Three tips for a successful post-harvest burndown

There’s only a small window to get your 
weeds under control after harvest and 
ahead of the frost. Make the most of it

photo: joyce barlow

At the end of a long growing season with the harvest in and the fields clear it’s tempting to let your guard down against weeds. You may see a few spots of Canadian thistle and dandelion and feel that with frost coming on soon you can wait until spring to deal with them. Before you get complacent you should know that those “few” weeds are getting ready to become a bumper crop once the ground thaws. Killing them will cost you time, money and aggravation before planting can begin. Wouldn’t it be nice to deal with them before the first frost?

Once you’ve brought the crops in you’ll want to start thinking about a post-harvest herbicide application, a “burndown” to kill the weeds that remain before the first freeze. A well-planned burndown can yield many benefits. Cleaner fields in the spring mean earlier planting with less or no need for pre-planting herbicide applications, saving you money. The reduced mats of dead weeds speed soil warming and dry out as winter recedes, meaning earlier planting and more time for growth. Additionally, fewer weeds mean less shelter for destructive insects, reducing your pesticide costs.

At the same time, you have to be cautious. Like any other task on your farm, you’ll want to plan your burndown carefully. Here are a few tips.

1. Pick your time

Chris Neeser, a weed specialist with the Alberta Government’s Department of Agriculture, knows all about post-harvest burndowns and pre-emptively treating noxious weeds. “In Western Canada our harvest takes place mostly in September,” he says, “and there’s no point in spraying once you have frost. So we have a fairly short window depending on your harvest, basically late September to early October. For most crops you’re talking two to three weeks.”

Neeser advises against being overly zealous in attacking weeds immediately after harvest. You have to allow time for the weeds to start their late-season growth, both to spot them and to most effectively deal with them. Most herbicides need to be applied to the green growing parts of the plant — if the stems are turning brown there will not be sufficient absorption to kill the plant, and you’ll just be wasting time and money. It’s always a judgment call, but if you’re harvesting in early October it’s probably best to wait till spring. It’ll be more labour intensive and expensive but you can be assured you’ll catch every weed that’s in the soil without wasting herbicide.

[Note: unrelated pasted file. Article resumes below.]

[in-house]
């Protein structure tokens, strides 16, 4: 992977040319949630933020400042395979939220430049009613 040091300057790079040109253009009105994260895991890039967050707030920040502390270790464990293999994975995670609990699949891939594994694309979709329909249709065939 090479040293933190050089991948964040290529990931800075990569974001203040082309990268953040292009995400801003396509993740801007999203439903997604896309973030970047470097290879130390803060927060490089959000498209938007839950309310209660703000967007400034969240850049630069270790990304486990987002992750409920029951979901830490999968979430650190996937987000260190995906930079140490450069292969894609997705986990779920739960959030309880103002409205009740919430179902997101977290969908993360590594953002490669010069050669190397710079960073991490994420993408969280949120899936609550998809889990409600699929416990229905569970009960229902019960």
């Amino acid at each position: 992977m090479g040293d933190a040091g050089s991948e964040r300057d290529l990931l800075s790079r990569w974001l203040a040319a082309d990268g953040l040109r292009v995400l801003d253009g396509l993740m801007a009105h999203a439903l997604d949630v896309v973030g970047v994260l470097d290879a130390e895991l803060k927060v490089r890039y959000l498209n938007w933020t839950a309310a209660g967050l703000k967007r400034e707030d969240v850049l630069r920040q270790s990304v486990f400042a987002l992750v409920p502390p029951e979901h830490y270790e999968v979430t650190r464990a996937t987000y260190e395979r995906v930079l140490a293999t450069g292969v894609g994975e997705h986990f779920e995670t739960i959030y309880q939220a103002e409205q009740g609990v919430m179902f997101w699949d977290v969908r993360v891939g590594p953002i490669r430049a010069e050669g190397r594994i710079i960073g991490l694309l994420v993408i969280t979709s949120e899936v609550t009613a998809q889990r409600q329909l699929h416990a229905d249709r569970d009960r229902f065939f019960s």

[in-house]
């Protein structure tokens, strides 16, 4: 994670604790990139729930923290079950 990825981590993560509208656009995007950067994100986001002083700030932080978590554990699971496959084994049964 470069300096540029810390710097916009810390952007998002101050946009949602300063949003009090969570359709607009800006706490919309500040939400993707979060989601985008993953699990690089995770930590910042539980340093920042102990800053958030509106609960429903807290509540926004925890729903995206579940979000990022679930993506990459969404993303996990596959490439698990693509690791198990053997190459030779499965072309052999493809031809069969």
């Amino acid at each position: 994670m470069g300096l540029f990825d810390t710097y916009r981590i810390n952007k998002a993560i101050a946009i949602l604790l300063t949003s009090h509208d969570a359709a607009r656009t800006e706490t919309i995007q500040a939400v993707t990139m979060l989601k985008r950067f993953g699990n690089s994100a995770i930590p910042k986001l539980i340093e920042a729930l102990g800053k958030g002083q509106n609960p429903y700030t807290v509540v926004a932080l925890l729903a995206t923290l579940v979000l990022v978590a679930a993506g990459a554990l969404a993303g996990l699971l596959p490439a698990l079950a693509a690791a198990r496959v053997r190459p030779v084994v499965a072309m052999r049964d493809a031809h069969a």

2. Know your weeds

It’s important to identify the weeds you’re dealing with before spraying. Common late-summer and autumn weeds in Canada are foxtail barley and dandelions. Each of these has different sensitivities to common commercial herbicides. Each provincial ministry of agriculture’s website provide extensive weed identification guides, and lets you know their sensitivities and resistances to other chemicals.

Glyphosate is a good all-around herbicide for dealing with fall annuals, being low cost, broad spectrum and non-residual. At the same time, glyphosate resistance is becoming a more and more common problem. If you sprayed glyphosate earlier in the year your weeds in the fall are likely resistant to it and a second spraying would be ineffective — consider spraying something your weeds have not been exposed to yet.

3. Beware residuals

While post-harvest herbicide applications can be very effective against weeds, they can also hurt next year’s crop. Herbicides are broken down primarily by two factors: microbial action and photo-decay. With soil temperatures low and less light through the long Canadian winter, the spray you put on the ground in fall could still be there come the spring, inhibiting the growth of many crops.

This is less of a problem with non-residuals like glyphosate, which undergo rapid breakdown upon contact with soil. Others, like 2,4-D, have significant residual effects from one to four weeks or longer, as well as a broad inhibitory effect on many different crops. Again, timing is a very important — you’ll want to allow for a window between your application and the first frost.

For the economic health of your farm you’ll want to have maximum recropping options. This means you’ll want to avoid locking yourself into a set of crops because you used an overly strong or inhibitive herbicide. To avoid re-cropping problems, Neeser has some simple yet sound advice: always read the label, and all the documentation that comes with your herbicide. This will contain extensive information about residual risks, re-cropping restrictions and other important information.

By keeping in mind these factors you’ll be able to plan a successful time and money saving post-harvest burndown without restricting your options for what to plant in the spring.

About the author


Michael Flood is a business writer and columnist. You can reach him at [email protected]



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